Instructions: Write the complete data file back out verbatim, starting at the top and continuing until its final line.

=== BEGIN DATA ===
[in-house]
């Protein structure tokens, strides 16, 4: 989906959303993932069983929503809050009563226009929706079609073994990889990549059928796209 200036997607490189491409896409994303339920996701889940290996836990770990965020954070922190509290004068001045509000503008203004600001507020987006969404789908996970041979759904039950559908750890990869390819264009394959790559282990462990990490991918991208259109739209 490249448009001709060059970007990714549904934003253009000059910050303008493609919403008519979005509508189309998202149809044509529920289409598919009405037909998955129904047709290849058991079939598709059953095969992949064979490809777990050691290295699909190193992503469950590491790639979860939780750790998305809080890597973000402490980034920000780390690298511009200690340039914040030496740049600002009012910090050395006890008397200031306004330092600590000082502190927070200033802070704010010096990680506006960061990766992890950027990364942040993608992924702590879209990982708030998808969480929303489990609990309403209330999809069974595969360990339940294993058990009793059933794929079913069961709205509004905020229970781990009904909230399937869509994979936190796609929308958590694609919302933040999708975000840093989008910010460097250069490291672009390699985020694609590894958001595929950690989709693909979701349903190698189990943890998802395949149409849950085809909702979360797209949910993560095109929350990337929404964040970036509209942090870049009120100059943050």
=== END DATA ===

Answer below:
[in-house]
């Protein structure tokens, strides 16, 4: 989906959303993932069983929503809050009563226009929706079609073994990889990549059928796209 200036997607490189491409896409994303339920996701889940290996836990770990965020954070922190509290004068001045509000503008203004600001507020987006969404789908996970041979759904039950559908750890990869390819264009394959790559282990462990990490991918991208259109739209 490249448009001709060059970007990714549904934003253009000059910050303008493609919403008519979005509508189309998202149809044509529920289409598919009405037909998955129904047709290849058991079939598709059953095969992949064979490809777990050691290295699909190193992503469950590491790639979860939780750790998305809080890597973000402490980034920000780390690298511009200690340039914040030496740049600002009012910090050395006890008397200031306004330092600590000082502190927070200033802070704010010096990680506006960061990766992890950027990364942040993608992924702590879209990982708030998808969480929303489990609990309403209330999809069974595969360990339940294993058990009793059933794929079913069961709205509004905020229970781990009904909230399937869509994979936190796609929308958590694609919302933040999708975000840093989008910010460097250069490291672009390699985020694609590894958001595929950690989709693909979701349903190698189990943890998802395949149409849950085809909702979360797209949910993560095109929350990337929404964040970036509209942090870049009120100059943050």